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The Directors: Dave Garcia Interviewed by LBB

Director Dave Garcia’s work delivers a connection between content and audience in a thoughtful harmony of compelling visuals and authentic performance. His projects have garnered worldwide honors, including Cannes Lions, CLIOs, and recognition from The One Show, along with dozens of international film festival awards and screenings. He recently connected with LBB to speak about relatable moments, why preparation makes for solid production and sending himself awkwardly titled emails in the middle of the night.

What elements of a script sets one apart from the other and what sort of scripts get you excited to shoot them?

“I wanna dance!” Sorry, got lost in Dazed and Confused again. Classic, relatable moment, whether scripted or adlib.

It’s a combination of finding the emotional, human truth that sparks the script, and the excitement of the creative team that has worked hard to realize the script. There is a story anywhere and everywhere, but when those two things are in unison, regardless of the genre, visual style, the dialogue or the creative challenges, the experience of bringing that script to life is going to be a fulfilling experience for me.

How do you approach creating a treatment for a spot?

First, listen to and then ask relevant questions when speaking with the creative team to truly hone in on the purpose of the spot on behalf of their client.

Then, send myself awkwardly titled emails in the middle of the night that serve as fragmented thought starters. Wake up and sloppily eat cereal while scrolling blurry-eyed through an excessive amount of reference images, clips and essays. Find relevant music to listen to for inspiration. Flip through dozens of photo, art, design and architecture books and magazines. Revisit the blank screen that is begging for my perspective. Check the score of the Yankees game. Transition from the “there are no bad ideas” brainstorm, to the “yes there are” stage to start “locking it in.” Hit the treadmill to keep honing in on the narrative thread and communicate it clearly. Engage noise canceling headphones at full volume with a DJ Snake song on loop for longer than is probably healthy while continuing to “lock it in.” Look at space images from the Hubble and James Webb telescopes with my 8-year-old daughter to keep everything in perspective.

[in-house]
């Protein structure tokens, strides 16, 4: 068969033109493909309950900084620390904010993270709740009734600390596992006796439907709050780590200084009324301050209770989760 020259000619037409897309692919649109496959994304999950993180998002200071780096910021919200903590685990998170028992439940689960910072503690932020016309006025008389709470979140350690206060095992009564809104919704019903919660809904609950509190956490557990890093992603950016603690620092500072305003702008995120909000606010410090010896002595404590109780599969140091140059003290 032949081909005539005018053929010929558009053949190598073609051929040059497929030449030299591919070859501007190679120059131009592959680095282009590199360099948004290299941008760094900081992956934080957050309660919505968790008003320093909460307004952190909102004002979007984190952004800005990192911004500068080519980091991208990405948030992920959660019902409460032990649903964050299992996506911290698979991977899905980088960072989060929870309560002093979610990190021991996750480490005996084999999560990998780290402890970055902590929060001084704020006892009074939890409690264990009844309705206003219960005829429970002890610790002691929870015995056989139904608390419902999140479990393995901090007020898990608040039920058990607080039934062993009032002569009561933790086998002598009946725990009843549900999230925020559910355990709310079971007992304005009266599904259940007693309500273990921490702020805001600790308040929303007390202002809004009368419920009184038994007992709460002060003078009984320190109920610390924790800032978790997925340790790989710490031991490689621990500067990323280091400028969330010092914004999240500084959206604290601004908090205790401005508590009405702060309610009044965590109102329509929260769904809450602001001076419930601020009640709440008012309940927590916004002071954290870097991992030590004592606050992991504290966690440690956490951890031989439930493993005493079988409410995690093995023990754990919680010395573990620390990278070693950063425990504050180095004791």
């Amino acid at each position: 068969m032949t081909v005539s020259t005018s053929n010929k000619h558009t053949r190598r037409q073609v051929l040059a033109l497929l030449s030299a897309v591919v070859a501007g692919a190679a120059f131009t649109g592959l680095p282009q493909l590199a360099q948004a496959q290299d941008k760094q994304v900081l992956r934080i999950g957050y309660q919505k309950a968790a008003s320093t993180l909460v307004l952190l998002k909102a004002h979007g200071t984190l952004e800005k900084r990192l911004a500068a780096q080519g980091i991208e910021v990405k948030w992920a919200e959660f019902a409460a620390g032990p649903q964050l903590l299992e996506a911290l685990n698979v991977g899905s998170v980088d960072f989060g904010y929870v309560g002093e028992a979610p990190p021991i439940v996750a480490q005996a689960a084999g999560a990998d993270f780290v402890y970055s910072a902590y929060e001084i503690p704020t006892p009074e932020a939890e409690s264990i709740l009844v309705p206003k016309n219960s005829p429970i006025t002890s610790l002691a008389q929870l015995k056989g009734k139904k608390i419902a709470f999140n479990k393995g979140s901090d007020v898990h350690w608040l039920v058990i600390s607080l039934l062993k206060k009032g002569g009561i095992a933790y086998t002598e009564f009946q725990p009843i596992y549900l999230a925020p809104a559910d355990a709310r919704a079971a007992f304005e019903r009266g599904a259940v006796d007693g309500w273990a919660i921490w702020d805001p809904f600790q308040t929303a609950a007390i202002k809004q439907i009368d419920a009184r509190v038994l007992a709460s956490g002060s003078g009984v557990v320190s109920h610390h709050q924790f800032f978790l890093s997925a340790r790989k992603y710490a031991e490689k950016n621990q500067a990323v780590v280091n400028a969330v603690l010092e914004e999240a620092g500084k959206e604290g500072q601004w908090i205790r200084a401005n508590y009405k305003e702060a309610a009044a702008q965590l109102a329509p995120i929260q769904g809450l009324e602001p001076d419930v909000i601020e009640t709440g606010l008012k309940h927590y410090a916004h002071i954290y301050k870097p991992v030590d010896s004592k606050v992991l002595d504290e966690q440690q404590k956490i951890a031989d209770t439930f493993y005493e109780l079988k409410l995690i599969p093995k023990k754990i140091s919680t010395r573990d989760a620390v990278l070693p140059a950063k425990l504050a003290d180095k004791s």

And finally, watch Mission Impossible: Fallout.

If the script is for a brand that you're not familiar with/ don’t have a big affinity with or a market you're new to, how important is it for you to do research and understand that strategic and contextual side of the ad? If it’s important to you, how do you do it?

If I need to go for a sunrise swim in Miami Beach and then a sunset dip in the Loews Hotels beachside pool to understand the brand’s vibe, I can make that sacrifice on behalf of art and commerce. Doing the homework is just as important to me as leaning on the creative team that has dedicated the time to understanding their client and the purposes of the spot. Preparation makes for solid production, so again, I go back to asking questions and finding my personal relationship to the material in order to help bring it all to life.

What type of work are you most passionate about - is there a particular genre or subject matter or style you are most drawn to?

Any project that centers around an emotional human truth is always at the forefront, and I look forward to pushing into more music, sports, comedy and fashion work that features that element.

I grew up in the NY hardcore / punk / emo scene and I’ve been chasing the feeling I had when I was playing drums with my best friends in our high school band, and the emotional release of those mosh pits and crowd surfing singalongs. I am on the constant search for new music and updating dozens of hyper-specific playlists daily. Music is our universal language, so I am excited to see what future collaborations exist in that space. And I would follow Thom Yorke to the edges of the universe. (Listen to the new Clark album he produced!)

I never leave home without my Yankees hat, was an athlete growing up and love the camaraderie, jubilation and heartbreak that is sports. Where were you for Jeter’s final home game and that ridiculously unscripted movie walk-off moment?! (I was folding white onesies in my living room on Avenue B in NYC, providing my very pregnant wife with a strong, strong stream of tears.)

Blooper reels introduced me to the fact that moviemaking should be enjoyable. I love that and try to bring that sensibility to even the most serious projects. My reel doesn’t scream “comedy director” right now, but we will inevitably find each other. SNL and the late night comedy shows molded too much of who I am. I was once voted the funniest kid in school. True story. And fashion is fun. It’s visceral. It’s abstract. It’s cool. I’m in. I’m game. Let’s do it. I had an alter ego that once walked the runway for Varvatos. True story.

Read the full interview via Little Black Book.

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